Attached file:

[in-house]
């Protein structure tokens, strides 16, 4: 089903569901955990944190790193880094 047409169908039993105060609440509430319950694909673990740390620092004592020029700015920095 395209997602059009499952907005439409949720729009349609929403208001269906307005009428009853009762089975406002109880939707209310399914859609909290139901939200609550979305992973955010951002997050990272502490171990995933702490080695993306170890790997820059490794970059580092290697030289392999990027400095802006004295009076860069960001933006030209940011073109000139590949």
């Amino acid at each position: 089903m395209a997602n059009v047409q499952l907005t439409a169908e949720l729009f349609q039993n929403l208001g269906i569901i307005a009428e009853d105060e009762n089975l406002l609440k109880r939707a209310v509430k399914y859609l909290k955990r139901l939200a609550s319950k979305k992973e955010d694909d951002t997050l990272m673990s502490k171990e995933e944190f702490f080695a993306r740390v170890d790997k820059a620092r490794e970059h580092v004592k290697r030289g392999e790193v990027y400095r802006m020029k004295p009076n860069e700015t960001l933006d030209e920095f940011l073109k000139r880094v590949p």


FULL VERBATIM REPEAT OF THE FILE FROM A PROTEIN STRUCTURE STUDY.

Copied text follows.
[in-house]
């Protein structure tokens, strides 16, 4: 089903569901955990944190790193880094 047409169908039993105060609440509430319950694909673990740390620092004592020029700015920095 395209997602059009499952907005439409949720729009349609929403208001269906307005009428009853009762089975406002109880939707209310399914859609909290139901939200609550979305992973955010951002997050990272502490171990995933702490080695993306170890790997820059490794970059580092290697030289392999990027400095802006004295009076860069960001933006030209940011073109000139590949």
């Amino acid at each position: 089903m395209a997602n059009v047409q499952l907005t439409a169908e949720l729009f349609q039993n929403l208001g269906i569901i307005a009428e009853d105060e009762n089975l406002l609440k109880r939707a209310v509430k399914y859609l909290k955990r139901l939200a609550s319950k979305k992973e955010d694909d951002t997050l990272m673990s502490k171990e995933e944190f702490f080695a993306r740390v170890d790997k820059a620092r490794e970059h580092v004592k290697r030289g392999e790193v990027y400095r802006m020029k004295p009076n860069e700015t960001l933006d030209e920095f940011l073109k000139r880094v590949p």